Age discrimination claims have increased recently due to the lockdown. The economic downturn of the pandemic has widened existing inequalities for workers aged over 50 both in the workplace and during the recruitment process. Because of this age discrimination claims and employment tribunals have increased sharply over the last year. In 2020 there were 3668 complaints of age discrimination that made it to employment tribunals. This was an increase of 74% compared to 2112 in 2019.
The number of over-50s that are unemployed is increasing. All companies should ensure they are providing a supportive workplace for older workers. This will not only help to avoid an unemployment crisis but drive a productive workplace.
Furlough and Redundancies
Workers aged 50 and over made up more than a quarter of those furloughed during the pandemic. Around 1 million over 50s are still furloughed. With new variants of Covid19 circulating there is speculation that not all social distancing will be dropped on June 21st, sparking concern for a new wave of redundancies.
The highest increase in redundancy within the pandemic are those who are over 50. Worryingly it has doubled from 4.3% to 9.7% per 1000. Redundancies at this age can lead to long periods of unemployment and interfere with retirement plans. Sadly, in addition, 3 in 10 over 50s furloughed still believe that there is a 50% or higher chance that they will lose their job.
Over 50s have been hit the hardest with unemployment during Covid19. Since the mid-1990s employment rates for over 50s had been climbing consistently, with 4 million more workers aged 50 and over than what there was in 2000. However, Covid19 has reversed this impressive growth and caused the biggest annual employment fall in 40 years. It was almost double the drop seen among those aged 25-49. Unemployment among over-50s reached 426,000 in the final three months of 2020, this was a 48% increase on the previous year.
Data has shown that those who fall out of the workforce at this age are twice as likely to become long-term employed. If over 50s did return, they took the longest to return to work after a period of unemployment. In addition to this, they found it even more difficult to find work that matched their previous salaries and skill levels. These are all massive disadvantages to this age group.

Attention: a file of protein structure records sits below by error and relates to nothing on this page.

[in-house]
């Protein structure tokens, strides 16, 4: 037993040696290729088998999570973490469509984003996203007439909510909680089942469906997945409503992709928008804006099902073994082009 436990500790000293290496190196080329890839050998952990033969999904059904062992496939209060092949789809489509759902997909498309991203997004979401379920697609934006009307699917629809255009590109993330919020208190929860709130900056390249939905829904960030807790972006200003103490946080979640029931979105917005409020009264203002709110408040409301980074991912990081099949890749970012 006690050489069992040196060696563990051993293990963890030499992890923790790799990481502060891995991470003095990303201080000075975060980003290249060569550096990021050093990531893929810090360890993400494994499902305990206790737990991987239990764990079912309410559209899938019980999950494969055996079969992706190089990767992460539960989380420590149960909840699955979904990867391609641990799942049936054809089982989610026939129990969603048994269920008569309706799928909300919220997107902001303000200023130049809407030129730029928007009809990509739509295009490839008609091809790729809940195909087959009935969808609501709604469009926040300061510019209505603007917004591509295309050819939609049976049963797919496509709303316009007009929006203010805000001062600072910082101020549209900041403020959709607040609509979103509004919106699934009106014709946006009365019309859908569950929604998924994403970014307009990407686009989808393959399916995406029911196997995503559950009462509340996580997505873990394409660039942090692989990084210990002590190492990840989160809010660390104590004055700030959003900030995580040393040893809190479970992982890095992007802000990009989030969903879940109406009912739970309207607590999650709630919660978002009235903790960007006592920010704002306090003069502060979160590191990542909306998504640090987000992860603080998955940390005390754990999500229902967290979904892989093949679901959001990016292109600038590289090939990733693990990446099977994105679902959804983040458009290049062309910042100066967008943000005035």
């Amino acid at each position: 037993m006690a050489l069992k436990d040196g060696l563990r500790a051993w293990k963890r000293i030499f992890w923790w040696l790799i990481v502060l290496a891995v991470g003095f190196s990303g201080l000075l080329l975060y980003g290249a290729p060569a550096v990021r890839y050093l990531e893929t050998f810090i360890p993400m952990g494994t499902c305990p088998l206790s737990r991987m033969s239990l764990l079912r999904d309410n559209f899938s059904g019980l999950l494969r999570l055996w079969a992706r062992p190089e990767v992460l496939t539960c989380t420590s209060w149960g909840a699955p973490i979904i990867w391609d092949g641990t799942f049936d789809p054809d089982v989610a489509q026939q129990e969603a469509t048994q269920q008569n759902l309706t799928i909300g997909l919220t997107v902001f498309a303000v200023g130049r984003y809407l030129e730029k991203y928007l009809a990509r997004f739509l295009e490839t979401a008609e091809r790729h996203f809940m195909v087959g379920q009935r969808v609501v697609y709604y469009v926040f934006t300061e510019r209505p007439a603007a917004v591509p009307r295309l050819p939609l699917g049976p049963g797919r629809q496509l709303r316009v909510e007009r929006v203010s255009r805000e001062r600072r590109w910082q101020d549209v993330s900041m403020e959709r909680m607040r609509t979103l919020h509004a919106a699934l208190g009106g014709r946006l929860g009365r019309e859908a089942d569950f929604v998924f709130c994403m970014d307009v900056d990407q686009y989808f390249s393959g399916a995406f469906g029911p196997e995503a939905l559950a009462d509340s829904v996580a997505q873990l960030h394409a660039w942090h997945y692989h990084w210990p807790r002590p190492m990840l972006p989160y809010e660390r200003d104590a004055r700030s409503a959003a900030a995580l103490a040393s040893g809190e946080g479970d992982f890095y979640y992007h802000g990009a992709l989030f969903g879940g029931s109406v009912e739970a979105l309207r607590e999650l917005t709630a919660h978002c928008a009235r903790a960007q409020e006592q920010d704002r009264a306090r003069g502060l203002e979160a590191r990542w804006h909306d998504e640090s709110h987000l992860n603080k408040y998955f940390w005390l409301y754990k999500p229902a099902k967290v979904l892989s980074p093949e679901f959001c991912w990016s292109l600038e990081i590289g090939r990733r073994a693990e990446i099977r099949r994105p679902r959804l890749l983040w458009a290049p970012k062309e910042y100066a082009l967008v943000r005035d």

Percentages of those returning to work after 6 months of unemployment:
- 62% of those aged over 50
- 72% of those aged 30-49
- 74% of 16-29
It is not all plain sailing for those who have managed to return. Their hourly earnings have dropped by an average of 9.5% compared to their previous earnings. This is a large percentage, especially when comparing to only 4% for 25-49.
Retirement plans have also been thrown up in the air as people are having to work for longer to make up for the impacts. People have experienced a big fall in earnings, so, therefore, cannot retire at the time they had once planned. 1 in 8 workers aged over 50 has now changed their retirement plans due to the pandemic, with 8% planning to retire later than originally planned.
Action to tackle unemployment amongst over 50s
Without intervention, we are likely to face an unemployment crisis amongst older workers. This could push people into poverty during their retirement. There are hopes that there will be Government support to help this age group get back into work. These include:
- Retraining opportunities for different sectors
- Adequate support to find new jobs
- Greater rights to flexible working
In addition, the TUC is calling for an immediate programme to enable older workers to get back into work. They are also requesting early access to state pensions for those who are unable to get back into the competitive workforce.
Age diversity in the workplace
Employment tribunal cases are on the rise due to age discrimination in the workplace. It is important for employers to ensure that they are recruiting the person who is the best fit for the job, regardless of age. Age should not be a deciding factor for redundancies or recruitment.
Many employers forget that age is a component of diversity within a workforce. When considering how to improve the diversity of your workforce, employers should consider age. Companies would be wasting the skills and experience of older workers by not employing or under-employing them. This is especially so as we come out of lockdown.
It is important to understand and support the needs of older employees. This may include menopause support, helping to develop their career, ensuring recruitment policies are fair and not biased against other candidates. By implementing these things employers will create an inclusive culture. Employees will feel confident that their age will not be a barrier to their success.
How can oneHR help?
Do you know how diverse your workforce is? With our newly released feature ‘Data Extracts’ you can now get valuable insights into your company, such as age diversity. Run reports based on any/all fields and data held against your employees on the system. You can then use this information to evaluate the age diversity of your company and take action if necessary.
If you have any further questions or queries about the content above or would like to request a demo for oneHR, please don’t hesitate to contact the oneHR team today.
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